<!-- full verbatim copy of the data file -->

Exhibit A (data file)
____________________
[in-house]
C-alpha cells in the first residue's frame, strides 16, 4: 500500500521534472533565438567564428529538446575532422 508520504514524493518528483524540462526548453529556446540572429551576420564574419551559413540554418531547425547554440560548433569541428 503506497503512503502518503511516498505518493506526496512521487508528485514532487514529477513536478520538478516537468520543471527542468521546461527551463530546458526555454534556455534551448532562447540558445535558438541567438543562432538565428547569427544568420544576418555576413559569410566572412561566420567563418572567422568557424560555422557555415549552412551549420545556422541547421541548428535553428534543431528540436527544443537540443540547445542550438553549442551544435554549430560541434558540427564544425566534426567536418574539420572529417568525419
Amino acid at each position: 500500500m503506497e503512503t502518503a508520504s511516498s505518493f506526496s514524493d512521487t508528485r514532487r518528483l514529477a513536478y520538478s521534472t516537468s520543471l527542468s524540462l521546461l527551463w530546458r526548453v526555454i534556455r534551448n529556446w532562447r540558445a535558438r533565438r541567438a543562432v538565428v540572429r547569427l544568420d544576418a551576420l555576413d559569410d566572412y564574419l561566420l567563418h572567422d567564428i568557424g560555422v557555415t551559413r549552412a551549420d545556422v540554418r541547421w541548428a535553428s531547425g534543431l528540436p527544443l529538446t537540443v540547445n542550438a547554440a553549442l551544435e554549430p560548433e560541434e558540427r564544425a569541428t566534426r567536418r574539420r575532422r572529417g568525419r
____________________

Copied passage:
[in-house]
C-alpha cells in the first residue's frame, strides 16, 4: 500500500521534472533565438567564428529538446575532422 508520504514524493518528483524540462526548453529556446540572429551576420564574419551559413540554418531547425547554440560548433569541428 503506497503512503502518503511516498505518493506526496512521487508528485514532487514529477513536478520538478516537468520543471527542468521546461527551463530546458526555454534556455534551448532562447540558445535558438541567438543562432538565428547569427544568420544576418555576413559569410566572412561566420567563418572567422568557424560555422557555415549552412551549420545556422541547421541548428535553428534543431528540436527544443537540443540547445542550438553549442551544435554549430560541434558540427564544425566534426567536418574539420572529417568525419
Amino acid at each position: 500500500m503506497e503512503t502518503a508520504s511516498s505518493f506526496s514524493d512521487t508528485r514532487r518528483l514529477a513536478y520538478s521534472t516537468s520543471l527542468s524540462l521546461l527551463w530546458r526548453v526555454i534556455r534551448n529556446w532562447r540558445a535558438r533565438r541567438a543562432v538565428v540572429r547569427l544568420d544576418a551576420l555576413d559569410d566572412y564574419l561566420l567563418h572567422d567564428i568557424g560555422v557555415t551559413r549552412a551549420d545556422v540554418r541547421w541548428a535553428s531547425g534543431l528540436p527544443l529538446t537540443v540547445n542550438a547554440a553549442l551544435e554549430p560548433e560541434e558540427r564544425a569541428t566534426r567536418r574539420r575532422r572529417g568525419r